A variety of technologies have emerged in the last decade that make it easier and cheaper than ever before to make representations of everyday mobile embodiment. Increasing numbers of people are quantifying and self-tracking their everyday lives recording behavioural, biological and environmental data (Beer, 2016; Neff & Nafus, 2016) using a variety of technologies, for example:
The emergence of the quantified-self poses both opportunities and dilemmas for geographical thought. We wish to move past simplistic protests that dismiss such technology as offering another take on Haraway’s (1988) ‘god trick’, presenting partial, and highly situated data as objective truth. Instead, this session will build on the potential identified by Delyser and Sui (2013) to take more inventive approaches toward mobile methods. The focus will be on how these technologies can be engaged with by critical geographers to bring new perspectives to their analysis of everyday embodiment. Themes include, but are not limited to:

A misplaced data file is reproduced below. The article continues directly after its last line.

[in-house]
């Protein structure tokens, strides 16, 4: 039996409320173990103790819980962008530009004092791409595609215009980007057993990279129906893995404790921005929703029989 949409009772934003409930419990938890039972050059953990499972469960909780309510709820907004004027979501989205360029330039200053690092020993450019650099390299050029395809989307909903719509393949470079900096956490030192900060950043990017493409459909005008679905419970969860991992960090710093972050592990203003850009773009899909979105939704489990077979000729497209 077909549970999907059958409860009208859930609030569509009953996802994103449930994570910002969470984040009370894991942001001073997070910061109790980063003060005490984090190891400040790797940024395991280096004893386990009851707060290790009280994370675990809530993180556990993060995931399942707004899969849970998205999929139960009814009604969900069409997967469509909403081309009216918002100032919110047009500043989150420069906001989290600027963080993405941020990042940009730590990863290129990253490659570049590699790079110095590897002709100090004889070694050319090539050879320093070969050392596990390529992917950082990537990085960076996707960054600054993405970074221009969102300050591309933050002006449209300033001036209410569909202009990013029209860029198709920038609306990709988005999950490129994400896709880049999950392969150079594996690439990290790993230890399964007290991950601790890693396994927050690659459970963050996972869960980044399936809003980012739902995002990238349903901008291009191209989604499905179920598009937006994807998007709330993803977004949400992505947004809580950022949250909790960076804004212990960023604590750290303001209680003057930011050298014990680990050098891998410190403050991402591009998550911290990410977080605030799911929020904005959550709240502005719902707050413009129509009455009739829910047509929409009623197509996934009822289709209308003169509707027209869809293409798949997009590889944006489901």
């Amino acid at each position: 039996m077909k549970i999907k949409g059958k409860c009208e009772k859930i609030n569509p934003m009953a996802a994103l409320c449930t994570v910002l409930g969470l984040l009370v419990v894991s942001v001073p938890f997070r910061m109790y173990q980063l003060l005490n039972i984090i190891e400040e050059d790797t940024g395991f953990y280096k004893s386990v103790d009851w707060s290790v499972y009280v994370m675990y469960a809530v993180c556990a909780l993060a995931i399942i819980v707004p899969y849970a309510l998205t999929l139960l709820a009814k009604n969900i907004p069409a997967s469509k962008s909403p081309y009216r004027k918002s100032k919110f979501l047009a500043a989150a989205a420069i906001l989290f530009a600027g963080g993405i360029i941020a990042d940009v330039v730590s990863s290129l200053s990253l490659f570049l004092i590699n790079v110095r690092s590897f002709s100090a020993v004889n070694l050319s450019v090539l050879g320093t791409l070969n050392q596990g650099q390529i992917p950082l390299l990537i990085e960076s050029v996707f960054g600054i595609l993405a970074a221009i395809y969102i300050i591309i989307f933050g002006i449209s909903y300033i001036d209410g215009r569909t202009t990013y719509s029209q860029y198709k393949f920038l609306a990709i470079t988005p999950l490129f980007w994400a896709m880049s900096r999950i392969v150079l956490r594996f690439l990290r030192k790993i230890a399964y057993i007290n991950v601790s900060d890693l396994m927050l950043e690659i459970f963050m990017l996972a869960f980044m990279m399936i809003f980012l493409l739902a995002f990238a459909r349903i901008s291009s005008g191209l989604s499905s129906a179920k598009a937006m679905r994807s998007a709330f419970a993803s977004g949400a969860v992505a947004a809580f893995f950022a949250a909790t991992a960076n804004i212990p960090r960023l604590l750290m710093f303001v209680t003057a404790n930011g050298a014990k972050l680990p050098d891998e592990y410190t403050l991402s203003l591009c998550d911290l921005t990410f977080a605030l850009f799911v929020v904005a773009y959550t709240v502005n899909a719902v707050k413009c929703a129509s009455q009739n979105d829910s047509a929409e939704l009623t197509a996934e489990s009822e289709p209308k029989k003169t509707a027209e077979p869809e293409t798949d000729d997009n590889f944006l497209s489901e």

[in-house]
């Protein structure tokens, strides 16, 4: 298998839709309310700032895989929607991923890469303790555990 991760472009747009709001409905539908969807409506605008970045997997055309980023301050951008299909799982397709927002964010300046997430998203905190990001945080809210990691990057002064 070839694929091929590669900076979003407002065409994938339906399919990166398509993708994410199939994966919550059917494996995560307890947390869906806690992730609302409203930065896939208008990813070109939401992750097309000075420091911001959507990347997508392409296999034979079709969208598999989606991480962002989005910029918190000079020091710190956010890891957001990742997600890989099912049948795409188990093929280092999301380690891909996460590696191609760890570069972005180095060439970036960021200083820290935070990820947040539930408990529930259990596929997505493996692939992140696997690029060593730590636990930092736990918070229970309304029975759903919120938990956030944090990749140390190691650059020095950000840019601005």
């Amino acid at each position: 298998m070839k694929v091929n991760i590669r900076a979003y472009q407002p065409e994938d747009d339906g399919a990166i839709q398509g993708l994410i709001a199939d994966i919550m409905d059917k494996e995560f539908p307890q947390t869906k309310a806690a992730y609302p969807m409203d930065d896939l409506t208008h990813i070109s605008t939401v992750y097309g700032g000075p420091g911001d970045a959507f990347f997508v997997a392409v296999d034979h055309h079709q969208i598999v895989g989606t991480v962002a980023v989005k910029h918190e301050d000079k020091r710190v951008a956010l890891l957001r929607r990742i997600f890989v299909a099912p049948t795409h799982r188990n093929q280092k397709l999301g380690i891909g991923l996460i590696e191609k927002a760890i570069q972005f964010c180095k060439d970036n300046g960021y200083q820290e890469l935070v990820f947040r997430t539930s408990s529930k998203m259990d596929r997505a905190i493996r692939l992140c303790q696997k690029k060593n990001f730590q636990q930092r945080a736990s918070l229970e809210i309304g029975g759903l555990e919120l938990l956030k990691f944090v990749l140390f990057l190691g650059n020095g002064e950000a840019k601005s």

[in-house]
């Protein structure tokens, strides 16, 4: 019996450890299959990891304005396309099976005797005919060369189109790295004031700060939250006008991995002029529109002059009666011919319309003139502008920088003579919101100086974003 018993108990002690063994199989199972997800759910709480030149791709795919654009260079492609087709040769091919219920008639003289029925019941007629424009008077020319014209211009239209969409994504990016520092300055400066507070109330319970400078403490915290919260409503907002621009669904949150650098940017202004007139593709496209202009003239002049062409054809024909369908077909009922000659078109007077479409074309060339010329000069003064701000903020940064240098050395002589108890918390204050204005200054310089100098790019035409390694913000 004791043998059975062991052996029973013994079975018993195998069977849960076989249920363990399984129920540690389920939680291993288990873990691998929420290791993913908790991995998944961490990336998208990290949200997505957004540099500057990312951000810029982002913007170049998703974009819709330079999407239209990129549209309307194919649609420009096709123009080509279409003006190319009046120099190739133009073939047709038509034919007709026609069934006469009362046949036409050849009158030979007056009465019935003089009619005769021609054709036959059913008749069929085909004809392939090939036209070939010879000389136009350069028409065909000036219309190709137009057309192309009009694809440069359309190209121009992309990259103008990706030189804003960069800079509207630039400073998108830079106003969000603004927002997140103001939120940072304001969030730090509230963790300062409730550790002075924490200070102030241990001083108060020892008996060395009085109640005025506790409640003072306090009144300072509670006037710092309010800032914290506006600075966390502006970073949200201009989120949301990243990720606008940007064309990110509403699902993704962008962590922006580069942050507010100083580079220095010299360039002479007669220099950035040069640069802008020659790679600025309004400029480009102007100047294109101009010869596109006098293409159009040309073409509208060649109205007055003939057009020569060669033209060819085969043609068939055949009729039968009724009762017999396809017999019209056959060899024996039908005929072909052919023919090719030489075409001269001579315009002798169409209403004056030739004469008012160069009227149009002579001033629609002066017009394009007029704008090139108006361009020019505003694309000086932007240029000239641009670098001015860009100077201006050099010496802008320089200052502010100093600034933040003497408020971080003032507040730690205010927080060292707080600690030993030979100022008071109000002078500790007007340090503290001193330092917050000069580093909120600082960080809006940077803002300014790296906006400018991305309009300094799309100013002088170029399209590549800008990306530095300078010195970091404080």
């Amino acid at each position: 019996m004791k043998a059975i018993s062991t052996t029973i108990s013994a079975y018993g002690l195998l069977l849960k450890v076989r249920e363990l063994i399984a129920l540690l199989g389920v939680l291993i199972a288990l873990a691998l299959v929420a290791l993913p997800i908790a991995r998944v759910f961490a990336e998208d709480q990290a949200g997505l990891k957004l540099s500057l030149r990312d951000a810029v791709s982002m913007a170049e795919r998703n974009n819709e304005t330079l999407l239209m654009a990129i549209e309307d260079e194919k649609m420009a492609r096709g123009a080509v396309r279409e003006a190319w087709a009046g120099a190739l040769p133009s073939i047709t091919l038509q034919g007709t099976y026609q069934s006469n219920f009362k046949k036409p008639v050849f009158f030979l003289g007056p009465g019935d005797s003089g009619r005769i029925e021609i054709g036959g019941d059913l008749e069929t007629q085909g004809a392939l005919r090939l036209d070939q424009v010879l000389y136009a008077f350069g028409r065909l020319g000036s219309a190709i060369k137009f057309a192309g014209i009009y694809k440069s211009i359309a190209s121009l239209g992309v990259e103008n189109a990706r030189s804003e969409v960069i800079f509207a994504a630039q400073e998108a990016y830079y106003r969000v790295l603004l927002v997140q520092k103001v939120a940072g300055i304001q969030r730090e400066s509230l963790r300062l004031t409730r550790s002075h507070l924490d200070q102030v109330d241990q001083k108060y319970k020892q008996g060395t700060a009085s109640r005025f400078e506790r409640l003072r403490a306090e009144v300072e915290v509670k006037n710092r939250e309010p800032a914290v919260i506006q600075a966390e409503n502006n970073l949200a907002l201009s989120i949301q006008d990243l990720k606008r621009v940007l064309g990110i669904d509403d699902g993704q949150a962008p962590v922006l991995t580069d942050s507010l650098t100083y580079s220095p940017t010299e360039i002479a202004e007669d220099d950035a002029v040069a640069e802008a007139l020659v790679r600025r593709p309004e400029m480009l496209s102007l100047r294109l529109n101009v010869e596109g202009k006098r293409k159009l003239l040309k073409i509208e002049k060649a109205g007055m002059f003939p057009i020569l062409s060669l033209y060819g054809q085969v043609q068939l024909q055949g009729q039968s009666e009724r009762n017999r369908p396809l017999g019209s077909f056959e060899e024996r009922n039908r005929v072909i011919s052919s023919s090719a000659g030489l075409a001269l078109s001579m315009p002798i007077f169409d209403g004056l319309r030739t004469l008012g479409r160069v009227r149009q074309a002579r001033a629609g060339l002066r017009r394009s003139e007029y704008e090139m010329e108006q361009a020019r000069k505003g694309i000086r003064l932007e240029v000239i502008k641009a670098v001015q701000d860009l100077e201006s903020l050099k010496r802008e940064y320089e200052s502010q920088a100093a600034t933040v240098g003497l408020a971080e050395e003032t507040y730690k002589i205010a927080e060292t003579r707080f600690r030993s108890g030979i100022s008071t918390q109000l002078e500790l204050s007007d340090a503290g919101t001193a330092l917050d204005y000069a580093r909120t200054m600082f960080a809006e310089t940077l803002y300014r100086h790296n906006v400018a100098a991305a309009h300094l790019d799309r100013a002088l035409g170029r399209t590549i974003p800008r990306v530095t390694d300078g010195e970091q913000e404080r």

If you would be interested in submitting a paper or would like to discuss your ideas, please drop us a line informally in advance of the deadline. Full abstracts of no more than 250 words to be submitted by 14 October to the session organisers Phil Jones (email@example.com) and Tess Osborne (firstname.lastname@example.org).
Beer D (2016) Metric power. Basingstoke, Palgrave Macmillan.
DeLyser D & Sui D (2013) Crossing the qualitative- quantitative divide II: inventive approaches to big data, mobile methods, and rhythmanalysis. Progress in Human Geography 37;2 293-305.
Haraway D (1988). Situated knowledges: the science question in feminism and the privilege of partial perspective. Feminist Studies 14;3 575-599
Neff G & Nafas D (2016) Self-tracking. Cambridge MA., MIT Press.
Phil Jones is a cultural geographer based at the University of Birmingham.
Phil Jones, Geographer